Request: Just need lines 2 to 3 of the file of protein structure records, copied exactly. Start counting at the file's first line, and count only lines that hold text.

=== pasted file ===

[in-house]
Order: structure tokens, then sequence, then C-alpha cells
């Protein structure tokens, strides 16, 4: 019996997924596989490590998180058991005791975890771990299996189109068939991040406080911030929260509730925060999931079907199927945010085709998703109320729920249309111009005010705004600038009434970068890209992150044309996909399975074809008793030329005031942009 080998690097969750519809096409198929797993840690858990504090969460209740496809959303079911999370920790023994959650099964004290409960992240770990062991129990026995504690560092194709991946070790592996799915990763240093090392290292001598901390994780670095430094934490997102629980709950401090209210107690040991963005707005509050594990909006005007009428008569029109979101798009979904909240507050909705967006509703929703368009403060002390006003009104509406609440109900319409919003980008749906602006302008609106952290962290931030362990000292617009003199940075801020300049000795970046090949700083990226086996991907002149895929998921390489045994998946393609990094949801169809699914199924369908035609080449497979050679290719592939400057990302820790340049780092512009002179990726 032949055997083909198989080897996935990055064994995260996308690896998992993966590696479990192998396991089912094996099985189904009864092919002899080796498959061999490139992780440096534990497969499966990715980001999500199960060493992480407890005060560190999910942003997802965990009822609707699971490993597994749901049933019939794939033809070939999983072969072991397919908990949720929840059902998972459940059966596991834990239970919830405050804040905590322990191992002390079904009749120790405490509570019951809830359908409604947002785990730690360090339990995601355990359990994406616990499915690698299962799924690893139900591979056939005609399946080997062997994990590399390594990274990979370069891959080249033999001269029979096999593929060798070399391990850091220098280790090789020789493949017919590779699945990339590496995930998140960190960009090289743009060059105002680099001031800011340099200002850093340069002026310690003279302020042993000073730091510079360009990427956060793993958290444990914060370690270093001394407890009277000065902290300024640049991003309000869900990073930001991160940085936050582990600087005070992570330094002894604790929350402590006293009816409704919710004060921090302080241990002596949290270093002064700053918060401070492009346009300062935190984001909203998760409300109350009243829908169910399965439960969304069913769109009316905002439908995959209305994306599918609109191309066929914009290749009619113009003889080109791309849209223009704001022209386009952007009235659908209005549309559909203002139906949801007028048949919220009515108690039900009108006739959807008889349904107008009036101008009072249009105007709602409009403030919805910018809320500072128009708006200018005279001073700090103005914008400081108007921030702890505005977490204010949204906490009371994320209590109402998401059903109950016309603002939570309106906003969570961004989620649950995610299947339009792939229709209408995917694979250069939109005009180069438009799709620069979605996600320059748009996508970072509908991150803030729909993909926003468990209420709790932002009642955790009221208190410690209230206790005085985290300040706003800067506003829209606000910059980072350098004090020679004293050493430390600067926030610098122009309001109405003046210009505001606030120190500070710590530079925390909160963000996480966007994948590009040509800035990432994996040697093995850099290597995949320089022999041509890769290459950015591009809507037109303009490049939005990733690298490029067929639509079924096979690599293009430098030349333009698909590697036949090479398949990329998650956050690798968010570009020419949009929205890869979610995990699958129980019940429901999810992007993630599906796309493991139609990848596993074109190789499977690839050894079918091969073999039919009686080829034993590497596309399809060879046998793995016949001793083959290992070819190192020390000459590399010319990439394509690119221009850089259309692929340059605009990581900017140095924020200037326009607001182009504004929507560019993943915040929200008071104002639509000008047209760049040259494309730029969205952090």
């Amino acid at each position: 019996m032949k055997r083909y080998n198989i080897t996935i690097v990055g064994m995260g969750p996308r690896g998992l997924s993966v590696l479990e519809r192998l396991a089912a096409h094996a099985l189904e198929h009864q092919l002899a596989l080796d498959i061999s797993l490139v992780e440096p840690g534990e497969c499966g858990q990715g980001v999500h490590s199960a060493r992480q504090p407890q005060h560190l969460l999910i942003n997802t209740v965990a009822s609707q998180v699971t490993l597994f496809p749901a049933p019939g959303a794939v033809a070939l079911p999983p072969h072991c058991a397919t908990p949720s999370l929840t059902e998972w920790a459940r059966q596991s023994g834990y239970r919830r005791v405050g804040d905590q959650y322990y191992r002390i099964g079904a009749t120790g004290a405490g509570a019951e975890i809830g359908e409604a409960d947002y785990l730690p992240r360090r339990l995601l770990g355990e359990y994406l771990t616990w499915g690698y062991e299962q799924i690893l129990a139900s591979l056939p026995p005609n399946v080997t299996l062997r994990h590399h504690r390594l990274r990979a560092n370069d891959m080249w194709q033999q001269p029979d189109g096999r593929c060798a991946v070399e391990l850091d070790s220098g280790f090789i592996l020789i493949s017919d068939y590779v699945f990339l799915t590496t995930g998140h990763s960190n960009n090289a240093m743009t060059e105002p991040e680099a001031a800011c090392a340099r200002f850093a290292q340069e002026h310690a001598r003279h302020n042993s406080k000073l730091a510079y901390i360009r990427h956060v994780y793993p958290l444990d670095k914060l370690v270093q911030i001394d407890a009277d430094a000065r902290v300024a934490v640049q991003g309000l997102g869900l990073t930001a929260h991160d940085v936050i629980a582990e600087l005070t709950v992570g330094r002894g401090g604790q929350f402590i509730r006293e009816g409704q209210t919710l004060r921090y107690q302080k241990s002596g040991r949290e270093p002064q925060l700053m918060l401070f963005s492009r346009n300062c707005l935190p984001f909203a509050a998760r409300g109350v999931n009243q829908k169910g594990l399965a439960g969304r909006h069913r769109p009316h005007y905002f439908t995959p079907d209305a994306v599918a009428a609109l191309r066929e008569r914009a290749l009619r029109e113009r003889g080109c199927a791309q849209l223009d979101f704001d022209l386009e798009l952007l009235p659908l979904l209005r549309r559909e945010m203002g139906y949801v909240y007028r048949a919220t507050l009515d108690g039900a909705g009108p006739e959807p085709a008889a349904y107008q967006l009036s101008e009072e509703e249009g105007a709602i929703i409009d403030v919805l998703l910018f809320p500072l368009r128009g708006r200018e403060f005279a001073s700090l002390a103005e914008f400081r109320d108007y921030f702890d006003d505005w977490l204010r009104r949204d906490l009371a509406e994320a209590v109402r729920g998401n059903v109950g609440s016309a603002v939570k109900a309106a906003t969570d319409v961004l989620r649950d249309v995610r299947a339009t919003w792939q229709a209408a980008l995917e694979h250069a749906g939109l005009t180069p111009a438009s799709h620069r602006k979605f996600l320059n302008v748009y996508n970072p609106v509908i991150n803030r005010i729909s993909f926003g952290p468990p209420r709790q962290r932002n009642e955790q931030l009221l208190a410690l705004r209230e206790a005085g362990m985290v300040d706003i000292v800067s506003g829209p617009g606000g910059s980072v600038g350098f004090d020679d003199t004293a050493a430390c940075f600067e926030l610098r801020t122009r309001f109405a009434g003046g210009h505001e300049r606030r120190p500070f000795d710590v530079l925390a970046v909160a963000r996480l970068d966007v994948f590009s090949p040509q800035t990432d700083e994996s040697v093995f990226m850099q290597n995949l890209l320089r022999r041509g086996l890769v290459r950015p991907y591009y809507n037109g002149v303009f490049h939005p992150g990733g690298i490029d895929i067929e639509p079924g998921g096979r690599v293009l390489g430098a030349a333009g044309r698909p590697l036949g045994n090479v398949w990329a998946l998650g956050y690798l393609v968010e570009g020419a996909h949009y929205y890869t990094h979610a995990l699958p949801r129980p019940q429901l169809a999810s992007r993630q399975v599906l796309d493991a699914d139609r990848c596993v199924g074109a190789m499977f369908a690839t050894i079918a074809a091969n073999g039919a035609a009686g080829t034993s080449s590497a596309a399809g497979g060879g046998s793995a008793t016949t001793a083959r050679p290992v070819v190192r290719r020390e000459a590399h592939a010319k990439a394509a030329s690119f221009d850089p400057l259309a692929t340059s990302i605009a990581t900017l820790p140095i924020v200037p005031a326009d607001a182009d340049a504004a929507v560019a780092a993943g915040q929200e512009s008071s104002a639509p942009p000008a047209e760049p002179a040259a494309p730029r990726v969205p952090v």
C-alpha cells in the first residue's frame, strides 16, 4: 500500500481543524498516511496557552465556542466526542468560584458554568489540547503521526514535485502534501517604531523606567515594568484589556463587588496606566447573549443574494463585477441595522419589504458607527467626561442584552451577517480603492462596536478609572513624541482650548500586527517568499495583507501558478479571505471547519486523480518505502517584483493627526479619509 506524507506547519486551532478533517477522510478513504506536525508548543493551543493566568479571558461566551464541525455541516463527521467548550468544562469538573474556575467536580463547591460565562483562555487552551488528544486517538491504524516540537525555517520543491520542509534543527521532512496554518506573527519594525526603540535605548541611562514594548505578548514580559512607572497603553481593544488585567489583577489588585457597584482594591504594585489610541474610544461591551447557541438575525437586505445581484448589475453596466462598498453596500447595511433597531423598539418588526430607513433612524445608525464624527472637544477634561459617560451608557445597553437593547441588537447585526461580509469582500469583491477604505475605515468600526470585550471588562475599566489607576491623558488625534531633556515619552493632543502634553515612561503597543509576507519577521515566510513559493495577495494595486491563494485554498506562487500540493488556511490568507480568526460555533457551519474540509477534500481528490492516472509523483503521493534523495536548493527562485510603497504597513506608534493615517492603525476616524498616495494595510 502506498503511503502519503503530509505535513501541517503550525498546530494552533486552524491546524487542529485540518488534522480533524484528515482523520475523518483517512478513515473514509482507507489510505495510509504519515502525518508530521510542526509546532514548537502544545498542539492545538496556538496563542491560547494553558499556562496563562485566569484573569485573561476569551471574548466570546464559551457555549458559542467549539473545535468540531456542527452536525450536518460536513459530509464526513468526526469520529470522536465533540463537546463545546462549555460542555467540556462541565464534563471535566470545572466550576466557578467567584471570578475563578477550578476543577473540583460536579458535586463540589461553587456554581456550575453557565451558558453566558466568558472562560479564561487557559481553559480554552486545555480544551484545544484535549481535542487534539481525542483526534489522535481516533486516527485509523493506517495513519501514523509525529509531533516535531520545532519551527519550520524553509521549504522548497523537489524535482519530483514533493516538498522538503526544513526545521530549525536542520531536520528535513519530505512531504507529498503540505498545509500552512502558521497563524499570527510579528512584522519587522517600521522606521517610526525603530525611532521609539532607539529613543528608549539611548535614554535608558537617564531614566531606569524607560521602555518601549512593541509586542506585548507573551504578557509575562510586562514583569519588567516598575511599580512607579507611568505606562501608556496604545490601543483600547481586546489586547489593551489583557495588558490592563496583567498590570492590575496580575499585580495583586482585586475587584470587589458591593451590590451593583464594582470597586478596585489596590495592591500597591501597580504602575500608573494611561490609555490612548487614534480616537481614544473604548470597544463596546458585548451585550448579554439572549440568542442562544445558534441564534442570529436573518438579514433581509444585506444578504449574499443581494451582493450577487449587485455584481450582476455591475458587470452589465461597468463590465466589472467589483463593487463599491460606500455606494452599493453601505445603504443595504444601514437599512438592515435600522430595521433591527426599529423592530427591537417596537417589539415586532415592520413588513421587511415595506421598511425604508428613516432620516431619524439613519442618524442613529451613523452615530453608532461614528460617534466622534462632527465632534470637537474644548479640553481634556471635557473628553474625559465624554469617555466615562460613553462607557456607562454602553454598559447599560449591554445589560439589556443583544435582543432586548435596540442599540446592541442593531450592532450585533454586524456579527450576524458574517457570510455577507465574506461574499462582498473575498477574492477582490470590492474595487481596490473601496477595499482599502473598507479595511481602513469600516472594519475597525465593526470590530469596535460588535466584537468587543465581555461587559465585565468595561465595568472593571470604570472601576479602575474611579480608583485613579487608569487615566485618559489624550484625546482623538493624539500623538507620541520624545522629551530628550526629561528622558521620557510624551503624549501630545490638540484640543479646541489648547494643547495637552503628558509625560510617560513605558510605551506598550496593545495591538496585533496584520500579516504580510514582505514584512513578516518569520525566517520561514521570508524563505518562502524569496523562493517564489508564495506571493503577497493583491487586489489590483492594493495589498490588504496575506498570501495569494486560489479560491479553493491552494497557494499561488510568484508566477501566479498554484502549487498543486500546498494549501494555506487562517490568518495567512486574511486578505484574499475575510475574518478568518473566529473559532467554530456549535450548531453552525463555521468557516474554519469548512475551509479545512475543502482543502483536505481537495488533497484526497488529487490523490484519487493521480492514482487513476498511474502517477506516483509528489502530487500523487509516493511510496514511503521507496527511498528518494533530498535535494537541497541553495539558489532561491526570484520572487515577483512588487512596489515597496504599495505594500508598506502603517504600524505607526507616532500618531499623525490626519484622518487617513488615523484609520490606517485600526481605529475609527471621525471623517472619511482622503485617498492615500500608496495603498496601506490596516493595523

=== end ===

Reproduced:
Order: structure tokens, then sequence, then C-alpha cells
């Protein structure tokens, strides 16, 4: 019996997924596989490590998180058991005791975890771990299996189109068939991040406080911030929260509730925060999931079907199927945010085709998703109320729920249309111009005010705004600038009434970068890209992150044309996909399975074809008793030329005031942009 080998690097969750519809096409198929797993840690858990504090969460209740496809959303079911999370920790023994959650099964004290409960992240770990062991129990026995504690560092194709991946070790592996799915990763240093090392290292001598901390994780670095430094934490997102629980709950401090209210107690040991963005707005509050594990909006005007009428008569029109979101798009979904909240507050909705967006509703929703368009403060002390006003009104509406609440109900319409919003980008749906602006302008609106952290962290931030362990000292617009003199940075801020300049000795970046090949700083990226086996991907002149895929998921390489045994998946393609990094949801169809699914199924369908035609080449497979050679290719592939400057990302820790340049780092512009002179990726 032949055997083909198989080897996935990055064994995260996308690896998992993966590696479990192998396991089912094996099985189904009864092919002899080796498959061999490139992780440096534990497969499966990715980001999500199960060493992480407890005060560190999910942003997802965990009822609707699971490993597994749901049933019939794939033809070939999983072969072991397919908990949720929840059902998972459940059966596991834990239970919830405050804040905590322990191992002390079904009749120790405490509570019951809830359908409604947002785990730690360090339990995601355990359990994406616990499915690698299962799924690893139900591979056939005609399946080997062997994990590399390594990274990979370069891959080249033999001269029979096999593929060798070399391990850091220098280790090789020789493949017919590779699945990339590496995930998140960190960009090289743009060059105002680099001031800011340099200002850093340069002026310690003279302020042993000073730091510079360009990427956060793993958290444990914060370690270093001394407890009277000065902290300024640049991003309000869900990073930001991160940085936050582990600087005070992570330094002894604790929350402590006293009816409704919710004060921090302080241990002596949290270093002064700053918060401070492009346009300062935190984001909203998760409300109350009243829908169910399965439960969304069913769109009316905002439908995959209305994306599918609109191309066929914009290749009619113009003889080109791309849209223009704001022209386009952007009235659908209005549309559909203002139906949801007028048949919220009515108690039900009108006739959807008889349904107008009036101008009072249009105007709602409009403030919805910018809320500072128009708006200018005279001073700090103005914008400081108007921030702890505005977490204010949204906490009371994320209590109402998401059903109950016309603002939570309106906003969570961004989620649950995610299947339009792939229709209408995917694979250069939109005009180069438009799709620069979605996600320059748009996508970072509908991150803030729909993909926003468990209420709790932002009642955790009221208190410690209230206790005085985290300040706003800067506003829209606000910059980072350098004090020679004293050493430390600067926030610098122009309001109405003046210009505001606030120190500070710590530079925390909160963000996480966007994948590009040509800035990432994996040697093995850099290597995949320089022999041509890769290459950015591009809507037109303009490049939005990733690298490029067929639509079924096979690599293009430098030349333009698909590697036949090479398949990329998650956050690798968010570009020419949009929205890869979610995990699958129980019940429901999810992007993630599906796309493991139609990848596993074109190789499977690839050894079918091969073999039919009686080829034993590497596309399809060879046998793995016949001793083959290992070819190192020390000459590399010319990439394509690119221009850089259309692929340059605009990581900017140095924020200037326009607001182009504004929507560019993943915040929200008071104002639509000008047209760049040259494309730029969205952090």